This short 10 mile segment would be critical to the growth of Minnesota.
Eventually, the line would be extended to the west towards Fargo, North Dakota; and to the north towards Duluth, Minnesota.
In 1879, the St. Paul & Pacific was purchased by the St. Paul, Minneapolis & Manitoba Railway.
This railroad began rapid expansions throughout Minnesota and the surrounding areas, and eventually became a part of the Great Northern Railway in 1890.
The railroad used this segment as a critical line, with connections to several other lines. Industries began to pop up along the line, and it began to rival the Northern Pacific, only a few blocks to the north.
Both lines connected with the Chicago, Burlington & Quincy, as well as Chicago, Milwaukee St. Paul & Pacific Railroads in Saint Paul, which served as a connection to Chicago.
By 1970, the Great Northern, Northern Pacific and CB&Q merged together to form the Burlington Northern Railroad, a major freight hauler in the midwest.
Throughout the next two decades, many of the yard tracks and industries would be torn down on this segment.
In 1996, the BN merged with the Atchison, Topeka & Santa Fe Railway to form BNSF Railway, which currently operates the line as the Midway Subdivision.
The line is a complementary line to the St. Paul Subdivision, formerly the Northern Pacific mainline. This line serves more industries and yards, including a massive intermodal yard at Energy Park.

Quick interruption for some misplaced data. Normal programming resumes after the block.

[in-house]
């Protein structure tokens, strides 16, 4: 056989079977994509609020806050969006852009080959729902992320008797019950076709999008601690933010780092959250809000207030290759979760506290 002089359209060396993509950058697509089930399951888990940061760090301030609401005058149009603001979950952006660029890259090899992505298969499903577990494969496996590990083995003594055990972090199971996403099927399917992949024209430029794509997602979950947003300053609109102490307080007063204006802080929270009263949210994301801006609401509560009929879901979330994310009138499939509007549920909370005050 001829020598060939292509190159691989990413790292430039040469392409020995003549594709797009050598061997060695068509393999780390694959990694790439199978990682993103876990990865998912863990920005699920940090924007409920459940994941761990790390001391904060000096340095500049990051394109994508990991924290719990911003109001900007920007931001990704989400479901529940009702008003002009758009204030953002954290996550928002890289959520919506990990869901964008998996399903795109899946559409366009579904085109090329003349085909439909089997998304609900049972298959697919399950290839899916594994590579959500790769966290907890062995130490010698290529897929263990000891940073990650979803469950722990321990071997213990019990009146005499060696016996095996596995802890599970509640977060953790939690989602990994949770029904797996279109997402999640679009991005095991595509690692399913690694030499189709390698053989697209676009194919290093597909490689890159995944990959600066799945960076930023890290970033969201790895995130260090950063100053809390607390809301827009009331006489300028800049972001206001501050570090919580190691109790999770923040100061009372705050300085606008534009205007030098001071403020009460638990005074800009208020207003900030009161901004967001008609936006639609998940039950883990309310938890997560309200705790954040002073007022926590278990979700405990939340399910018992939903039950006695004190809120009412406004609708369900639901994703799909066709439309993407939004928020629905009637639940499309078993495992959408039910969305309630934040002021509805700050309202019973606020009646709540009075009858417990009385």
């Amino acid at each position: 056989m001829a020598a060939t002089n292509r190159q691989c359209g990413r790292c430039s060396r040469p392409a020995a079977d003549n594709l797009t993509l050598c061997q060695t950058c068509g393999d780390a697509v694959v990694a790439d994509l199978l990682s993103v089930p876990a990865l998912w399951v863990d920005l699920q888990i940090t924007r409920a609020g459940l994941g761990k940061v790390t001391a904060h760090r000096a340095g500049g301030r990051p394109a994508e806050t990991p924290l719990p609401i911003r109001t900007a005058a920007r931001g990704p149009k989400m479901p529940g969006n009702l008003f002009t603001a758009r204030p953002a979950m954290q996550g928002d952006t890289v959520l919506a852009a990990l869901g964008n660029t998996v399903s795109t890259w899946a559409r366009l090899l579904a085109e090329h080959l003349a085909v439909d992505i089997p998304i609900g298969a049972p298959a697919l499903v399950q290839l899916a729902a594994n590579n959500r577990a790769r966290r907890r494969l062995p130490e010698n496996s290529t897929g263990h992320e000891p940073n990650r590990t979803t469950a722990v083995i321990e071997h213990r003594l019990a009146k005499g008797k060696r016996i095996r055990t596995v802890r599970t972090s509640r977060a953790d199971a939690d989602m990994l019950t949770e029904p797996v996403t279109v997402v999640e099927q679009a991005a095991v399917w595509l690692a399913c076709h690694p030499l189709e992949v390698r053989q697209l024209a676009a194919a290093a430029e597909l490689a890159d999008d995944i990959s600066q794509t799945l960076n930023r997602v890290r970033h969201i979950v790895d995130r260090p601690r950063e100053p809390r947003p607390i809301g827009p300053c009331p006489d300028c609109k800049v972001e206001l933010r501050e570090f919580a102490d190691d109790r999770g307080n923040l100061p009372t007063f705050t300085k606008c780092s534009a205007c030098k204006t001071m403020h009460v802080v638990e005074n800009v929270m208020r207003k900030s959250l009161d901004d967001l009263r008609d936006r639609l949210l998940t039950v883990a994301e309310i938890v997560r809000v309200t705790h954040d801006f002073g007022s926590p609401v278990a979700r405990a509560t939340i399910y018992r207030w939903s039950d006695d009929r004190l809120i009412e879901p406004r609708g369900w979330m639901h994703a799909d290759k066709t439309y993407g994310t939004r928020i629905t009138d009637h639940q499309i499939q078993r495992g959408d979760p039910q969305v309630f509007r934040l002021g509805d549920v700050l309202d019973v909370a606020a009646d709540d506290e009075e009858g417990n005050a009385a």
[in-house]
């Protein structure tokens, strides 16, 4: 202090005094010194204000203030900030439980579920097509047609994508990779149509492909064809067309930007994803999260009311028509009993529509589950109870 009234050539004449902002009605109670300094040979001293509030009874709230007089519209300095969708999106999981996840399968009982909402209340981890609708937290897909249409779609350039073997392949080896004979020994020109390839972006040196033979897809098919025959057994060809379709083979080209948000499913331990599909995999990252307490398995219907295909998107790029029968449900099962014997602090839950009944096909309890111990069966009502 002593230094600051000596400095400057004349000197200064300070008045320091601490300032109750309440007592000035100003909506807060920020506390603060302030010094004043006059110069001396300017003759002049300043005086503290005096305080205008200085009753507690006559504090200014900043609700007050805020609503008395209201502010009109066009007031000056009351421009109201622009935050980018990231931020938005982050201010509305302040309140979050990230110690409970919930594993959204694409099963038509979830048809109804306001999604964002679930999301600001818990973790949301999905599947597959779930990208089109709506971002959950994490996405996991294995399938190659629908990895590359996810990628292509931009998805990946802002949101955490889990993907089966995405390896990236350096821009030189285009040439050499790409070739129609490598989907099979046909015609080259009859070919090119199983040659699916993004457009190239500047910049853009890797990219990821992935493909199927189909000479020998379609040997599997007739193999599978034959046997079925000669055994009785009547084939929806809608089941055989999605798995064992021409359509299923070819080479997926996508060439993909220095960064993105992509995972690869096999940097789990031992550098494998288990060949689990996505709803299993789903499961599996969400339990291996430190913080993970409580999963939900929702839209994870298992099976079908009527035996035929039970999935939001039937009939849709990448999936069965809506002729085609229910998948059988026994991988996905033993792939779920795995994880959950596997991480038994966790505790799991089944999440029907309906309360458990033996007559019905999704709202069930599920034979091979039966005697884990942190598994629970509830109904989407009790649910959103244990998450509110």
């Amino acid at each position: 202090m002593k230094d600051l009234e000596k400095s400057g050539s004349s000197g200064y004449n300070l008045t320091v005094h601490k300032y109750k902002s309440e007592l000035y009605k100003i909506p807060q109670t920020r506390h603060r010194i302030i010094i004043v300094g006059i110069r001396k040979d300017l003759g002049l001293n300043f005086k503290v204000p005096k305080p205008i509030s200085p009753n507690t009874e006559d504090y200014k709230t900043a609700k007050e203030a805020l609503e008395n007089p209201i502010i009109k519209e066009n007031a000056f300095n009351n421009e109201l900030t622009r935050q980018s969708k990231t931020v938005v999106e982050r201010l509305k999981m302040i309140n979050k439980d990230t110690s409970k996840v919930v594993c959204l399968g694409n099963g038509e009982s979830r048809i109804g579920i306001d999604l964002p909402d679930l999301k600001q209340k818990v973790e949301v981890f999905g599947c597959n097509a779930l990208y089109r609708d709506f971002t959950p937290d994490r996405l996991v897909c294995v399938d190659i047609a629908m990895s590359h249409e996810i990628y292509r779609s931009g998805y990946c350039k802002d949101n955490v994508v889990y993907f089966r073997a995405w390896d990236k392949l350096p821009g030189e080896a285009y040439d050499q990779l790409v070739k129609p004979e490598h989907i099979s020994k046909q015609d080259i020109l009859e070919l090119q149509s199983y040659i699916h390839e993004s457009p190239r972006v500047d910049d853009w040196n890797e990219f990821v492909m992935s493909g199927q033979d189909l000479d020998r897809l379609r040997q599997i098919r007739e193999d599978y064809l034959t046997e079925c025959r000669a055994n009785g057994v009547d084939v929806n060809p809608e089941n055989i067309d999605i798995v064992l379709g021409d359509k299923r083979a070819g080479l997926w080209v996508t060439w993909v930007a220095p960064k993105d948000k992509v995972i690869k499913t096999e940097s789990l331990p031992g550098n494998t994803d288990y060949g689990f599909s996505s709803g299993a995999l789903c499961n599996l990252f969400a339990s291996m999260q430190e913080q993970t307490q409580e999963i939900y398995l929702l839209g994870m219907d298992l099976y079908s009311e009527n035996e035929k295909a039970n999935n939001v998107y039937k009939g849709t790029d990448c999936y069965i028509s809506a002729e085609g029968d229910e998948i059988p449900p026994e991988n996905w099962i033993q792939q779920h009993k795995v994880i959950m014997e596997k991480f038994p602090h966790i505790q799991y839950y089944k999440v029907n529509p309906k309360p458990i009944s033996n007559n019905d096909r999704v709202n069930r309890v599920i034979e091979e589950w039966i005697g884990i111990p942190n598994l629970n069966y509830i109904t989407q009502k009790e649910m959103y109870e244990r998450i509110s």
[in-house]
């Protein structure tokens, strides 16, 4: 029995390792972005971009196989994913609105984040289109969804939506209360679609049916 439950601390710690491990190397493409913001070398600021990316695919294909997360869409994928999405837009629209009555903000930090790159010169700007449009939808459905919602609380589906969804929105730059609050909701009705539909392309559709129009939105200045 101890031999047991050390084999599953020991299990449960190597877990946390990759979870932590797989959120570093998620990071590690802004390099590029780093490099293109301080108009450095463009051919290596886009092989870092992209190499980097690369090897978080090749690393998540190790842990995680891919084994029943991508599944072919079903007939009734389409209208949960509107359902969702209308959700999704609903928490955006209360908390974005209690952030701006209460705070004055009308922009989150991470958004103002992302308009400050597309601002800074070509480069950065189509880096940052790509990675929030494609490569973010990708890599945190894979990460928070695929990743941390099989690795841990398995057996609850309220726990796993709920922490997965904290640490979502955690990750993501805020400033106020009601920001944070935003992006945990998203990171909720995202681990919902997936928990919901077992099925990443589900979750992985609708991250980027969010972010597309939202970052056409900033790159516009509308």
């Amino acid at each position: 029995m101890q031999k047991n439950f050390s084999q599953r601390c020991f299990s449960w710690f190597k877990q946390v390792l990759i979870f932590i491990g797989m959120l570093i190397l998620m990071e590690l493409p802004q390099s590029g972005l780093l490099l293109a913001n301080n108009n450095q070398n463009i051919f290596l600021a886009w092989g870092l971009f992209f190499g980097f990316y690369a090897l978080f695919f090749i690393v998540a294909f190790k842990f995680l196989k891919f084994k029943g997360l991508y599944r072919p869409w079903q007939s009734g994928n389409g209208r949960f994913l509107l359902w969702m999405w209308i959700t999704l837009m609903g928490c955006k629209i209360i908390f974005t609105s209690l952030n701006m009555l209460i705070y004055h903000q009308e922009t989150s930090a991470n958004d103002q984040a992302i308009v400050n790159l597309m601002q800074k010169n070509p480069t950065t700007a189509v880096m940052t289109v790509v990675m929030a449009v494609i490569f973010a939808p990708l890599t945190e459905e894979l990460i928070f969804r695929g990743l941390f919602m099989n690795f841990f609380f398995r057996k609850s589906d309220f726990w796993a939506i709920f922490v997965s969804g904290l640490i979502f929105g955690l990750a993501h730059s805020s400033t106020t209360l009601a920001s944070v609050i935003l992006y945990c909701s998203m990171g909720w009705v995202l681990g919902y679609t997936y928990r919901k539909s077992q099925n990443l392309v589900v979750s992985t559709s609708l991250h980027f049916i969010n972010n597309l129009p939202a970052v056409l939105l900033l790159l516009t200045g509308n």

Today, the line also provides a major thoroughfare for oil heading towards Chicago from North Dakota.
This small stone arch bridge was built in approximately 1890, as a joint venture between a number of railroads.
The stone arch is a common design, with a concrete liner. One unique feature is the large stone wall on the west side.
This is due to another track formerly curving off. This arch forms part of the south abutments of the 4th Street Bridges.
The bridge appears to retain excellent historic integrity. Trout Brook is covered for much of its length through the railroad area of St. Paul.
The photo above is an overview of the west end.
The author has ranked this structure as locally significance because of its small size, and later example of a Stone Arch.